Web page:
14 December 2008

Brave girl's bid to be able to walk

Amber Atkins, who has cerebral palsy, at the Footsteps centre where she has been getting intensive physiotherapy.

A wheelchair bound six-year-old girl with cerebral palsy has been making great progress in her bid to walk for the first time - thanks to the help of kind-hearted fundraisers.

Amber Atkins, from Mile Cross, recently had her third visit to the Footsteps physiotherapy centre in Oxford, which was made possible thanks to fundraisers in Norwich.

The centre uses advanced techniques to help children and adults build up their muscles and enable them to stand and walk on their own.

Determined for Amber to have the best resources to help her gain independent mobility, her parents Lyn and Jason looked into therapy in Poland, but it was financially impossible.

The Atkins then found out about Footsteps through their consultant and the family, which includes nine-month-old Millie, have recently come back from their third three-week stay at the centre.

Since starting Footsteps therapy, the family say the biggest difference in Amber has been how keen she is to do things for herself.

Mrs Atkins, 36, said: “After coming to our first session at Footsteps, Amber was sitting on the sofa, and all of a sudden we looked around and she had got herself off the sofa and onto the floor. This is something she would never have attempted before.”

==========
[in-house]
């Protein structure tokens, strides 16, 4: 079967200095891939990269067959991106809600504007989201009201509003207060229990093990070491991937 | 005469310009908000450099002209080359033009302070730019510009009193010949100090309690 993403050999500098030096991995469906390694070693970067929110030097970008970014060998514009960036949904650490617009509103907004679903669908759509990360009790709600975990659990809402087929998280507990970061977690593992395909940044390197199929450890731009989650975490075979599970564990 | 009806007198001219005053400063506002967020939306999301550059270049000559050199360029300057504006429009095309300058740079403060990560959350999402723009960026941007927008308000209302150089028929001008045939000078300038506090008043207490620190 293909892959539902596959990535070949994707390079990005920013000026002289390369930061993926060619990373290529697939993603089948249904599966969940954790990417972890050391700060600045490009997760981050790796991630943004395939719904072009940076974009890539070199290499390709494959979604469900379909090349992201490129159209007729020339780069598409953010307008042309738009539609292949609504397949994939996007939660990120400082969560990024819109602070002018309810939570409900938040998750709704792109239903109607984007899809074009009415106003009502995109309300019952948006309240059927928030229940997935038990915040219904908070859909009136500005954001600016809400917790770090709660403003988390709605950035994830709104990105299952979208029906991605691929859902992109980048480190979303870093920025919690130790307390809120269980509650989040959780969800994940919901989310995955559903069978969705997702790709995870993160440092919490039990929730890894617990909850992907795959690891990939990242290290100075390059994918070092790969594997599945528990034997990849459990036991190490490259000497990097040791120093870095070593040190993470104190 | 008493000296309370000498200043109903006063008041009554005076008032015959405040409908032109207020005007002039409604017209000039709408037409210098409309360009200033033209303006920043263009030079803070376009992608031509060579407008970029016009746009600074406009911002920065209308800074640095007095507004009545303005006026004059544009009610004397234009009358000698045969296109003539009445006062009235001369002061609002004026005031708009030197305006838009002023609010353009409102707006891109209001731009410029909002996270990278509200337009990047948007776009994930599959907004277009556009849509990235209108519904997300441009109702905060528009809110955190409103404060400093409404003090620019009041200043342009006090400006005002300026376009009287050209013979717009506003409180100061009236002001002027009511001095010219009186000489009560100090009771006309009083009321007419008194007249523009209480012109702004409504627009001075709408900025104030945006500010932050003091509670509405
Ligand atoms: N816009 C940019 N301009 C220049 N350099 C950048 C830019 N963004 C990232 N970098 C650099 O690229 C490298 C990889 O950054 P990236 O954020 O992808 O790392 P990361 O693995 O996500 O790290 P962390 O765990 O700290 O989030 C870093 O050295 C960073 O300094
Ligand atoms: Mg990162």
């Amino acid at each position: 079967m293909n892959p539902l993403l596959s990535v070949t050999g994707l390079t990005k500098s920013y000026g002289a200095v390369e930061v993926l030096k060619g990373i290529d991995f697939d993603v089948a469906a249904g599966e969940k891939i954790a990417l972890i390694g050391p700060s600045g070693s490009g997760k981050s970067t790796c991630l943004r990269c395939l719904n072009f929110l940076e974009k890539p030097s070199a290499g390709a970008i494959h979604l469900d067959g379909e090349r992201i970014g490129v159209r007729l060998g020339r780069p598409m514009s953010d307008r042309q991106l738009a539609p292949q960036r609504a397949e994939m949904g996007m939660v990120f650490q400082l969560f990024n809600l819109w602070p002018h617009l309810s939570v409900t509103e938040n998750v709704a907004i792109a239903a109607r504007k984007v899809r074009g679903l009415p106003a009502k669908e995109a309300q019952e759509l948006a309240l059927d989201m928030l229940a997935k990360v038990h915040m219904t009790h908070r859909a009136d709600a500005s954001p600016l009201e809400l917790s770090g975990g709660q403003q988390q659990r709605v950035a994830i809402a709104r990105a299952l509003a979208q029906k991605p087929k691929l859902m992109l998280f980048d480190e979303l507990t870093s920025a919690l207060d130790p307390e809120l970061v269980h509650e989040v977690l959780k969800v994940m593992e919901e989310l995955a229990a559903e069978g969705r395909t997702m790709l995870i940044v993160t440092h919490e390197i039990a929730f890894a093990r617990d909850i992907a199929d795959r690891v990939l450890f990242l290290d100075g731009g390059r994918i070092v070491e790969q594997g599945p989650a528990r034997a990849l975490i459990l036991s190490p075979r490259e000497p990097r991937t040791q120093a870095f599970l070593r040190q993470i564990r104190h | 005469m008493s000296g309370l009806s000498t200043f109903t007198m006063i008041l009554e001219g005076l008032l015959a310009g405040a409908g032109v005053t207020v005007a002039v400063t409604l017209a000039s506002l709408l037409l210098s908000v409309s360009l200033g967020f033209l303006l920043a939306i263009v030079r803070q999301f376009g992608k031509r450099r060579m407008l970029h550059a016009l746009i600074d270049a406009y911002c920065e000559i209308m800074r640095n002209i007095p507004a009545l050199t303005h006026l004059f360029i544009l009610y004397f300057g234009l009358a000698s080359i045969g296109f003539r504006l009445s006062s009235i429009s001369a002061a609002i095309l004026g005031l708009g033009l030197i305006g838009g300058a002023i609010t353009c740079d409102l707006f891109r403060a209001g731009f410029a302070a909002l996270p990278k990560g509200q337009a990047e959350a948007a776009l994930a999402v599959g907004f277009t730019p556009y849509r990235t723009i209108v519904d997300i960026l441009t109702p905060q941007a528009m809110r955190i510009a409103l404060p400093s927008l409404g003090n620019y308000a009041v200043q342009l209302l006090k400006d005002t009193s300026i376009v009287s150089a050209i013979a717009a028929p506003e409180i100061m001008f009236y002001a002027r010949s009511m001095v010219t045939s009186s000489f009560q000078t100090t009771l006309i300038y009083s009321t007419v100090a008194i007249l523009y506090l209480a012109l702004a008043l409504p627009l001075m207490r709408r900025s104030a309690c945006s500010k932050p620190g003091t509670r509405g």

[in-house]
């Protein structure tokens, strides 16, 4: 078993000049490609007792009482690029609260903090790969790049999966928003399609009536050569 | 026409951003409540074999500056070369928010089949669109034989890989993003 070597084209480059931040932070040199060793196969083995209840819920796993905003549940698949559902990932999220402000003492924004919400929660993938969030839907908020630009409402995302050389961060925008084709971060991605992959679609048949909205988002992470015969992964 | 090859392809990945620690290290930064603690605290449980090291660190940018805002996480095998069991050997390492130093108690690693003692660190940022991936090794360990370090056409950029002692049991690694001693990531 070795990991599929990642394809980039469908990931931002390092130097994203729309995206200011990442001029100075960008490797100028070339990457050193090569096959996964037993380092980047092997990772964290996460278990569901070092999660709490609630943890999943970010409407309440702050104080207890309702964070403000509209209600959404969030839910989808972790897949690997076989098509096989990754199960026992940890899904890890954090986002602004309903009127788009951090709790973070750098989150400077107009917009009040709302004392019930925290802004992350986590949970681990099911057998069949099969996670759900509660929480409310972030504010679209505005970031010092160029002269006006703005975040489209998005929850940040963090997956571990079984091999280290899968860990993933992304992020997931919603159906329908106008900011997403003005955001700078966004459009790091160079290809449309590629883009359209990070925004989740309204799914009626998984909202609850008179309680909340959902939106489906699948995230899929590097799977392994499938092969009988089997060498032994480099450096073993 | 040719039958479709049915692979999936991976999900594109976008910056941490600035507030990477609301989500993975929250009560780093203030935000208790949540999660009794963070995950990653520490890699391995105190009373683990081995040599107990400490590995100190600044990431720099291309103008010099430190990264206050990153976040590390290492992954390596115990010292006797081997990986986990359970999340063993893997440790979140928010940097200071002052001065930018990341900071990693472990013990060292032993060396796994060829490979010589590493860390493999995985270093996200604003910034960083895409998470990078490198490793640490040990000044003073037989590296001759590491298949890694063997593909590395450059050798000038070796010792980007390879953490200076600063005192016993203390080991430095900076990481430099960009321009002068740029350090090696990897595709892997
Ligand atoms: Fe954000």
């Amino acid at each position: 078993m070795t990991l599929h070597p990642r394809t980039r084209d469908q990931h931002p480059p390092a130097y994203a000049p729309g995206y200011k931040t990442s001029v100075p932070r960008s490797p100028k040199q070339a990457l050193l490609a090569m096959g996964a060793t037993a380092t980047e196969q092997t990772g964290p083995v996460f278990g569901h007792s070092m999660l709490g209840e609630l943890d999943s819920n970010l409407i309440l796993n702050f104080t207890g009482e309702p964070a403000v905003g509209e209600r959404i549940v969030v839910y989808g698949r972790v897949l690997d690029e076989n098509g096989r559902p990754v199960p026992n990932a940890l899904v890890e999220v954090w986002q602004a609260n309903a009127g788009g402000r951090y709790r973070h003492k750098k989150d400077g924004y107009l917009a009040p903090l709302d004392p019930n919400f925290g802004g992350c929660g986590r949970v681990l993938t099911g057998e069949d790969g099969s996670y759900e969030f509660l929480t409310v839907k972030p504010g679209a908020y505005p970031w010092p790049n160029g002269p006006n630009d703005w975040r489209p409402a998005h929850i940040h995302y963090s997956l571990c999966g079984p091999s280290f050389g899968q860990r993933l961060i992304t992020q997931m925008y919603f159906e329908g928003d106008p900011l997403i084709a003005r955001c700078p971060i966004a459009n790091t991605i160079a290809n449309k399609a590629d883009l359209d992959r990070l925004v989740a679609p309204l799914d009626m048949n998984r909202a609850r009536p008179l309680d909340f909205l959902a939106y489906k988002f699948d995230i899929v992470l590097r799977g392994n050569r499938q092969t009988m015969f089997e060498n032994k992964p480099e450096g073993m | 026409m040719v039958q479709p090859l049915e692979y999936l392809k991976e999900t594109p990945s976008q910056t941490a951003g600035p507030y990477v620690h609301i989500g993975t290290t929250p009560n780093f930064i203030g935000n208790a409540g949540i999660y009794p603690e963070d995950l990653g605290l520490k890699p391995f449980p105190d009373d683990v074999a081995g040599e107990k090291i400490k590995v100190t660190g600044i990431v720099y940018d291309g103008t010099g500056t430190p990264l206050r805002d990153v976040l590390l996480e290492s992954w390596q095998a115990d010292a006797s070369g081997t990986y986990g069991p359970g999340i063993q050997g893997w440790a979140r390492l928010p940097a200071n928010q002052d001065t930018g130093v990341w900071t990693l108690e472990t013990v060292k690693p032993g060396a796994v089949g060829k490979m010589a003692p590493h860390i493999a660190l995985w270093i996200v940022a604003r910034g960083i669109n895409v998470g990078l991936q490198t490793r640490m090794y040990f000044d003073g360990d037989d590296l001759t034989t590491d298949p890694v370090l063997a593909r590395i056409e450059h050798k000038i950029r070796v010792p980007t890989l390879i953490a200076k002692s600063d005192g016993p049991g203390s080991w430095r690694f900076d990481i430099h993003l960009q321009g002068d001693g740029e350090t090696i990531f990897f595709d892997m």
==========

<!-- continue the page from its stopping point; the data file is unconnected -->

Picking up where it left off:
Amber cannot as yet walk independently, but she gets around by 'combat' crawling. After trying a walking frame at Footsteps, Mrs Atkins got her one to use at home and now using her walker is all Amber wants to do.

Mrs Atkins added: “In addition to the therapy we get at Footsteps, the physiotherapists always give us helpful hints for things we can do at home with Amber. I can't praise Footsteps highly enough. Everyone comments on how well Amber is progressing, and we can't wait to go back.”

The family raised £5,000, enough for two visits to the centre, through a charity concert at The Talk in May and then were given an additional £3,000 by Terry Wickham, who runs the Evening News's Golden Years events at the UEA. They have already paid for another stay at the centre in February and plan to start fundraising again in the New Year.

Mrs Atkins said: “People have been so generous, we couldn't have done this without all their help and we can't thank them enough.”

The centre believes children with neurological disorders are not getting the physiotherapy they need on the NHS and last month it launched its own charity - the Footsteps Foundation - to raise £500,000 to help pay for families to visit the centre.

More information is available at www.footstepsfoundation.com

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